Choosing an Orchid Window


Choosing the right location for your orchid window may be the most difficult task of growing orchids in your home. I did it by trial and error, carrying my first few plants around from window to window, until they seemed to be doing well. Thus the orchid windows are in our bedroom. When the fragrant ones are blooming, that’s actually a big plus – a very relaxing way to fall asleep.

Though many books offer advice with regard to whether a specific orchid should go in an east, west, or south window, I’ve found that guidance didn’t help me at all. Our south-facing windows are the sunniest only in the leafless seasons, when our 90-foot tall trees are not casting afternoon shade, the sun is low in the sky, and we have our acrylic storm windows up. It’s not only what kind, but how much (how intense) sun you get.

Once again, it’s Phalaenopsis to the rescue. These orchids have thick leaves that begin to turn reddish when exposed to too much hot sun. When experimenting to find your orchid window, try one of these resilient specimens first. At the first sign of sunburn, either snatch it out of the window and try another more shady location, or simply set it farther back from the sunny window, perhaps on a table or plant stand. Once you know where Phalaenopsis grows well, all you need to find out about other specimens is whether they need more light or less light than Phalaenopsis.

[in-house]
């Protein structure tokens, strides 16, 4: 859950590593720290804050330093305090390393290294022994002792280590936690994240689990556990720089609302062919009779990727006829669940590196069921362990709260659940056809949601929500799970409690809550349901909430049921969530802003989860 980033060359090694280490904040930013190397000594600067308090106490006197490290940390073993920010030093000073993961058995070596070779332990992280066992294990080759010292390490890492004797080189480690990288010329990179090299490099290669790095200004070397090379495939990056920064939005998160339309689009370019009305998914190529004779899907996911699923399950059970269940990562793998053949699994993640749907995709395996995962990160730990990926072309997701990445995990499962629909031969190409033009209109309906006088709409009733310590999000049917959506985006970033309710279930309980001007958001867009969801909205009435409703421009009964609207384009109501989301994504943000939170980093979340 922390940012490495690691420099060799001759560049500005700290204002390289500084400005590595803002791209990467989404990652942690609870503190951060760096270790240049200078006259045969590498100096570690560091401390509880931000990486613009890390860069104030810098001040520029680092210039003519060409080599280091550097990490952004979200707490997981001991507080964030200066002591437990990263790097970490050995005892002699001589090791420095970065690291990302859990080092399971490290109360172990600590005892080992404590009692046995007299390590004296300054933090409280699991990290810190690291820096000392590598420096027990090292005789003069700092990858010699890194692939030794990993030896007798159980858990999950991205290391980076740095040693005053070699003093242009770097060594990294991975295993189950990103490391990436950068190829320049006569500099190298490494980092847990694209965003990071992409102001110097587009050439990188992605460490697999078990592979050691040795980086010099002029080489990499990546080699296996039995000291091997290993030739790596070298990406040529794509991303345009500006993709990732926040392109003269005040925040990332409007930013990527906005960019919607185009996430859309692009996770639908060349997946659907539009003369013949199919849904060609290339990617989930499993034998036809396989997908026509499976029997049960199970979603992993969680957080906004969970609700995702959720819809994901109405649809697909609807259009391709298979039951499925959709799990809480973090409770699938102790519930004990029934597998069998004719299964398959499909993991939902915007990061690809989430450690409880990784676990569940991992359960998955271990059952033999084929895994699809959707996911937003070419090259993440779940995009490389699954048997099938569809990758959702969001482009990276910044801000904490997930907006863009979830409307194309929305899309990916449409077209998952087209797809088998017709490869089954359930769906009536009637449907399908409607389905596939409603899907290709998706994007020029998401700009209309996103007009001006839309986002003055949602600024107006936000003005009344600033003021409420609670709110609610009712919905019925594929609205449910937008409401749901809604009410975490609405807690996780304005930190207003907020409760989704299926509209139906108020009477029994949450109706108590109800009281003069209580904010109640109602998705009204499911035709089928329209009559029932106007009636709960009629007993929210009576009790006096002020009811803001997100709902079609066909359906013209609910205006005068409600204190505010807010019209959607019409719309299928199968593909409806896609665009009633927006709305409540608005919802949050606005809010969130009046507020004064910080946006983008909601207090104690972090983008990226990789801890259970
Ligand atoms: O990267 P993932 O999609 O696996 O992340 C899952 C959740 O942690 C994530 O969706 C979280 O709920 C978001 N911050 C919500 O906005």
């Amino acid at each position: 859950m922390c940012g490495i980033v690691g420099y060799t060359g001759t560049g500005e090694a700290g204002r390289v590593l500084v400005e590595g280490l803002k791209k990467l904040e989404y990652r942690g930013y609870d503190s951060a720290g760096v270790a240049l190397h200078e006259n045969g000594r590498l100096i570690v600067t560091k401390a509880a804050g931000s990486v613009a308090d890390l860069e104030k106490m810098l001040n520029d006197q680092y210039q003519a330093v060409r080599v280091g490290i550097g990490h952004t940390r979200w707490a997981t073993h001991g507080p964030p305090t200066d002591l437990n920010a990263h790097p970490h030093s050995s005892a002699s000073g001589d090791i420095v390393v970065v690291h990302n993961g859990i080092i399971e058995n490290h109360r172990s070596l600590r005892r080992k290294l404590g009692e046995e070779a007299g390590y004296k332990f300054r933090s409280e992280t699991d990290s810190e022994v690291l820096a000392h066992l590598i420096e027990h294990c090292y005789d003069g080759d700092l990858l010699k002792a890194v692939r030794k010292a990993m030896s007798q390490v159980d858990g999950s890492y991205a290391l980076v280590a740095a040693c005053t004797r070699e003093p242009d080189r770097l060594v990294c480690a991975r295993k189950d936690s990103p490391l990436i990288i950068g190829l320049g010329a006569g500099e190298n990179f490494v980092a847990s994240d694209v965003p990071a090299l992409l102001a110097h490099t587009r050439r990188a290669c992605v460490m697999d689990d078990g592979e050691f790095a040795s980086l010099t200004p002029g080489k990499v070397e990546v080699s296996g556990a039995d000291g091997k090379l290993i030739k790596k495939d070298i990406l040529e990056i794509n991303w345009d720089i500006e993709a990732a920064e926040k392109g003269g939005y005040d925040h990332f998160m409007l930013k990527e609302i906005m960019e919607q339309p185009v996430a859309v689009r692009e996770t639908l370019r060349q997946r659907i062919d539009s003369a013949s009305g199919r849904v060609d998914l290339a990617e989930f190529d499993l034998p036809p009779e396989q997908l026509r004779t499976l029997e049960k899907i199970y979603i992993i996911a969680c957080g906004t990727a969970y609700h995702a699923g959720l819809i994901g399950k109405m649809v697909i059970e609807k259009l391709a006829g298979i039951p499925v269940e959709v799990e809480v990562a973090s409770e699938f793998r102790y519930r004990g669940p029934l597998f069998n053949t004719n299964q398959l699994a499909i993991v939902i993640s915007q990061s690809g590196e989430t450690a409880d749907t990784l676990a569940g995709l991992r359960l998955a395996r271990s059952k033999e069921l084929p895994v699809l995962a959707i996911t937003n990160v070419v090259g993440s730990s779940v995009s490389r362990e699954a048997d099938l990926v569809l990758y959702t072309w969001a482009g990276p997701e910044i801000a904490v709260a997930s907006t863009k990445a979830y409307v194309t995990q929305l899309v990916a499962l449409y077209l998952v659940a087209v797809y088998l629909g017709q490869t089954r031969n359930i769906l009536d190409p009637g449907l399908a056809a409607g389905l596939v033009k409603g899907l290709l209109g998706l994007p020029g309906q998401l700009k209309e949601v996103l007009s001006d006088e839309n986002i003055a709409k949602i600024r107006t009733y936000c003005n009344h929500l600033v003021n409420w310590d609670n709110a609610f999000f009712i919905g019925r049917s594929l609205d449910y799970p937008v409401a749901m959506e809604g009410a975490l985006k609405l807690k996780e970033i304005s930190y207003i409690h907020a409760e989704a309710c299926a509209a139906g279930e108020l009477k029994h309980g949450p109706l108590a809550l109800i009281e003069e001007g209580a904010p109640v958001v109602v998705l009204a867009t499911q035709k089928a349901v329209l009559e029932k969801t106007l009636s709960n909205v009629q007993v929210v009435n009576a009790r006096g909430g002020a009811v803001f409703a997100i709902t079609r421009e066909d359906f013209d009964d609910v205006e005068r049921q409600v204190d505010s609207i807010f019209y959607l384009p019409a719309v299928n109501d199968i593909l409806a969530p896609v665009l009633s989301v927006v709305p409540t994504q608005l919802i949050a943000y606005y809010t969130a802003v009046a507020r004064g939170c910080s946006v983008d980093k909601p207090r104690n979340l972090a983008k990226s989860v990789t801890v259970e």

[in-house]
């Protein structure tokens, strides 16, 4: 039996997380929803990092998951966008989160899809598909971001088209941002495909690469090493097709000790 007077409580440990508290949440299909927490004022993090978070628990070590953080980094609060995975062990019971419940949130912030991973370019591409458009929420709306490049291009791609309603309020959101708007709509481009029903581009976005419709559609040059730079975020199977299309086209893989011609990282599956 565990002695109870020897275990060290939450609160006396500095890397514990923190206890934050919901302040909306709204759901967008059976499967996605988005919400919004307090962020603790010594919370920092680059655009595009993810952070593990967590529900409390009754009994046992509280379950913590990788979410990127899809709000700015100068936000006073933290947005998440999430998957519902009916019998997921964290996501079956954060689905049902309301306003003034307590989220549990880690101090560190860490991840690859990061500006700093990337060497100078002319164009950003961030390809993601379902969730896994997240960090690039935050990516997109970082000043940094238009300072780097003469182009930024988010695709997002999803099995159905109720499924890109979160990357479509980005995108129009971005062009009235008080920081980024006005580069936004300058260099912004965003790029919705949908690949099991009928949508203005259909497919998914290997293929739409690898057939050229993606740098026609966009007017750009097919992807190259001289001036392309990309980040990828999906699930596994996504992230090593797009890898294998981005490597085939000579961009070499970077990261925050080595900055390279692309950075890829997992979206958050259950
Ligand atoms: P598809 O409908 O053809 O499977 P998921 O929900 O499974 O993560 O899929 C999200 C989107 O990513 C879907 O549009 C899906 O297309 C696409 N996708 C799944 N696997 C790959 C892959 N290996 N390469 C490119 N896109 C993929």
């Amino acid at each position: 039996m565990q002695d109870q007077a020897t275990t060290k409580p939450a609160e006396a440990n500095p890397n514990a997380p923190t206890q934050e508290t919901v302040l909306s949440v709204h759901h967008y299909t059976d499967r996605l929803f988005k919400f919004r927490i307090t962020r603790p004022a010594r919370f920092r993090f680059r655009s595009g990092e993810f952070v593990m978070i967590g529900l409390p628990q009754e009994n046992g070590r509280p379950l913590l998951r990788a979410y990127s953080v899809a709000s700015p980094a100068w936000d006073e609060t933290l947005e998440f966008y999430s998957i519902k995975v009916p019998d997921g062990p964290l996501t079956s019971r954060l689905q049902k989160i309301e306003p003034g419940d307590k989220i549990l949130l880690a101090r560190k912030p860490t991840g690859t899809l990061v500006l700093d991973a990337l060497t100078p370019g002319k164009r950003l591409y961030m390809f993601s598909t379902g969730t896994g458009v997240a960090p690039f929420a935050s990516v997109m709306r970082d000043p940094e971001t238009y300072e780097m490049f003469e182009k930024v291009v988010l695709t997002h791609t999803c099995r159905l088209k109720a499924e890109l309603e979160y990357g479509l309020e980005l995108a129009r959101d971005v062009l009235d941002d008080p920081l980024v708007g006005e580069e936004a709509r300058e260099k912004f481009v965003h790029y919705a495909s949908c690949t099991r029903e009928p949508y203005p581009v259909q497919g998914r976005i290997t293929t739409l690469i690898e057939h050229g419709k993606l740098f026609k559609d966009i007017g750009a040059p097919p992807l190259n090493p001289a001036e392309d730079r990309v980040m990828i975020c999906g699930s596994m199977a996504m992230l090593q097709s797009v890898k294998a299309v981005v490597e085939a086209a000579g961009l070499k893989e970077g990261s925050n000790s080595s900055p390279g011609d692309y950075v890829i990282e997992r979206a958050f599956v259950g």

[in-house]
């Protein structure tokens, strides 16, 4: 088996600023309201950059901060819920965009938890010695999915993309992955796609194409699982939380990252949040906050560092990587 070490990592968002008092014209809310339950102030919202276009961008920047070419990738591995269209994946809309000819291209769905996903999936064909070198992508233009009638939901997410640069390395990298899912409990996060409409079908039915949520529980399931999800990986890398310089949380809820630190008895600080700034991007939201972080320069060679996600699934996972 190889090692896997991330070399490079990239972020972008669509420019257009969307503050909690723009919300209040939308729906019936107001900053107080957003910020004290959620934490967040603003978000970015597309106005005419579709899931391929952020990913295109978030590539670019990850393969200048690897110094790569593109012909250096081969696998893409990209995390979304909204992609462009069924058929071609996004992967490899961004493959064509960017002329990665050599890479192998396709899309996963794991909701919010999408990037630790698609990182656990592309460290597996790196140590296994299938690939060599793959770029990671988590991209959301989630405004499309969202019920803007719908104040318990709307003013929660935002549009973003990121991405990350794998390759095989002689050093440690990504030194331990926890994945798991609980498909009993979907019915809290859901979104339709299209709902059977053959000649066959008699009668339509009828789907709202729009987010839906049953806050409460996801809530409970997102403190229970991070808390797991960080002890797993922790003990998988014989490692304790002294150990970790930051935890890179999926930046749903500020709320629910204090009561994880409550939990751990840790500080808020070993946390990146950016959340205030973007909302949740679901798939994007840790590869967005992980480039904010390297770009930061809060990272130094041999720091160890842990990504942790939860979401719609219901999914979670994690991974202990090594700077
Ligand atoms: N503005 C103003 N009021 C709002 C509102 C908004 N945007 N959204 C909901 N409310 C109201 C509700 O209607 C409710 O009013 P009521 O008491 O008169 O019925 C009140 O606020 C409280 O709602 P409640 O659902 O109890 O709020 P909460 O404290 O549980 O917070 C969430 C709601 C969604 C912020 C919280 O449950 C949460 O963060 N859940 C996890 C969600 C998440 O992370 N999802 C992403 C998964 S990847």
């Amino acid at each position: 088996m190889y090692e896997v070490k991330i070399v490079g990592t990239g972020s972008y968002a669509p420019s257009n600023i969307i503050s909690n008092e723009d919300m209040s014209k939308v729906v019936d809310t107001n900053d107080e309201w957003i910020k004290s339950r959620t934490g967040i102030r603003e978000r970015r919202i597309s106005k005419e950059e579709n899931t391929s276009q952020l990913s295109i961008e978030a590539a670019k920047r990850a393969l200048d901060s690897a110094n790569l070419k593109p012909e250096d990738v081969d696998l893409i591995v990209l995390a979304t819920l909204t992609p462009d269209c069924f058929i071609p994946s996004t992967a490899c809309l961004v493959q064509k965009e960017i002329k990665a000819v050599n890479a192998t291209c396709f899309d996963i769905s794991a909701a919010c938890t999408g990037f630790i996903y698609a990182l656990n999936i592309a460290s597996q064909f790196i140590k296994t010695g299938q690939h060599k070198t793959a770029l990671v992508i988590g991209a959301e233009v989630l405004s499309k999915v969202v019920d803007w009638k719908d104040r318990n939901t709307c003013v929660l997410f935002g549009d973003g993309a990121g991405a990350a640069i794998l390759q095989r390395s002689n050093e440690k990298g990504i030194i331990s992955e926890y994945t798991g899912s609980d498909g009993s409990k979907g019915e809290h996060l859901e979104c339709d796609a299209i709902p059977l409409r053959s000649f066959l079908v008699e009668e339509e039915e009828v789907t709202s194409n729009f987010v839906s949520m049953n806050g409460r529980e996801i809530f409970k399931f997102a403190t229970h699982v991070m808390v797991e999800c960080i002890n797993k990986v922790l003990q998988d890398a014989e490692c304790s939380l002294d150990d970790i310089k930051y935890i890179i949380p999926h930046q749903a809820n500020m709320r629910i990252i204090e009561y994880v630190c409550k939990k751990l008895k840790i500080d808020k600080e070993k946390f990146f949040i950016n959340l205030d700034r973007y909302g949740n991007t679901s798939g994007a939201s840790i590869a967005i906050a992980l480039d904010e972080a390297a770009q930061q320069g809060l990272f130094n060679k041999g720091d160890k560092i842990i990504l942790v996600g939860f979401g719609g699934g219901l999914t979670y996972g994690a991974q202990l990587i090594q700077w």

I’m reluctant to tell you that, depending on the season, whether it’s daylight savings or standard time, whether the storm windows are up or down, whether the trees are in full leaf or not, I run into the bedroom between 11:00am and 1:00pm and move the Phalaenopsis, Paphiopedelum and the Odontoglossum/Oncidium hybrids off the window sill and onto the night table, where there is bright light and some mild sun. I haven’t had the hybrids long enough to know what they want, but I’m not taking any chances. The Dendrobium Nobile stays on the windowsill when the storm windows are up, or the trees are leafed out, but not otherwise. Rhynchostylis stays in the window, hanging beneath another pot, year ‘round.

If this sounds like too much work for you, I can only guess it’s because you haven’t yet experienced the thrill of actually keeping an orchid alive and having it bloom the following year. It’s an orchid-lover thing. But be forewarned, they begin to grow on you.

I’d love some comments from other orchid enthusiasts who have been successful with any Dendrobium, or who have been successful in getting Dendrobium Nobile to flower.

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